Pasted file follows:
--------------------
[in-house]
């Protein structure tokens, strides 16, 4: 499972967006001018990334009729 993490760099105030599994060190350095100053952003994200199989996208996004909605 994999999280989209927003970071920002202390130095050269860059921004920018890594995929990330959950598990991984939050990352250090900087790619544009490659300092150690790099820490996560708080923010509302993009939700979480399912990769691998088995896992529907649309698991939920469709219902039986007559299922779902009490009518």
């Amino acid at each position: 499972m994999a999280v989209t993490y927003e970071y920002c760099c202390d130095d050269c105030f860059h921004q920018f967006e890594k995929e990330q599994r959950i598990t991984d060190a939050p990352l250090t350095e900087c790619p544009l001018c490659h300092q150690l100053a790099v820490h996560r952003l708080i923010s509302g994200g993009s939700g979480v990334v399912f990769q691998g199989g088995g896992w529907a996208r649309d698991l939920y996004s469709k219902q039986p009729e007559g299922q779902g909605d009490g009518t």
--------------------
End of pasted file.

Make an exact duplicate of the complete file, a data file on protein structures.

[in-house]
């Protein structure tokens, strides 16, 4: 499972967006001018990334009729 993490760099105030599994060190350095100053952003994200199989996208996004909605 994999999280989209927003970071920002202390130095050269860059921004920018890594995929990330959950598990991984939050990352250090900087790619544009490659300092150690790099820490996560708080923010509302993009939700979480399912990769691998088995896992529907649309698991939920469709219902039986007559299922779902009490009518």
């Amino acid at each position: 499972m994999a999280v989209t993490y927003e970071y920002c760099c202390d130095d050269c105030f860059h921004q920018f967006e890594k995929e990330q599994r959950i598990t991984d060190a939050p990352l250090t350095e900087c790619p544009l001018c490659h300092q150690l100053a790099v820490h996560r952003l708080i923010s509302g994200g993009s939700g979480v990334v399912f990769q691998g199989g088995g896992w529907a996208r649309d698991l939920y996004s469709k219902q039986p009729e007559g299922q779902g909605d009490g009518t």